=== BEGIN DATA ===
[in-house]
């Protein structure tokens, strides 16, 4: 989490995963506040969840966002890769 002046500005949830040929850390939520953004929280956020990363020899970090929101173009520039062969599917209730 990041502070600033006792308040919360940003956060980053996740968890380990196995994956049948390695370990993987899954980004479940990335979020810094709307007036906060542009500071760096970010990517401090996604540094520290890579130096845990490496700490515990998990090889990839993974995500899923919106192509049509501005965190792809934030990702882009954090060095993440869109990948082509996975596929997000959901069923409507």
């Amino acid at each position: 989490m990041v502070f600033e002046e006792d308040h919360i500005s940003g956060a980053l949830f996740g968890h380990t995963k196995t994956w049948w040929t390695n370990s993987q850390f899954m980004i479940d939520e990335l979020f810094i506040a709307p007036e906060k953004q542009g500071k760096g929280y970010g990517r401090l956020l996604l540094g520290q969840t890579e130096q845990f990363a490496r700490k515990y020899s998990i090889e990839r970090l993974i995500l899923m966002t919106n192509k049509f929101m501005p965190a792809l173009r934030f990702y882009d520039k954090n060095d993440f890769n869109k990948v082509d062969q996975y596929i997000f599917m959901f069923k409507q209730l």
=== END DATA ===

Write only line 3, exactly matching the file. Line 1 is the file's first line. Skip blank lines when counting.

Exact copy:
């Amino acid at each position: 989490m990041v502070f600033e002046e006792d308040h919360i500005s940003g956060a980053l949830f996740g968890h380990t995963k196995t994956w049948w040929t390695n370990s993987q850390f899954m980004i479940d939520e990335l979020f810094i506040a709307p007036e906060k953004q542009g500071k760096g929280y970010g990517r401090l956020l996604l540094g520290q969840t890579e130096q845990f990363a490496r700490k515990y020899s998990i090889e990839r970090l993974i995500l899923m966002t919106n192509k049509f929101m501005p965190a792809l173009r934030f990702y882009d520039k954090n060095d993440f890769n869109k990948v082509d062969q996975y596929i997000f599917m959901f069923k409507q209730l």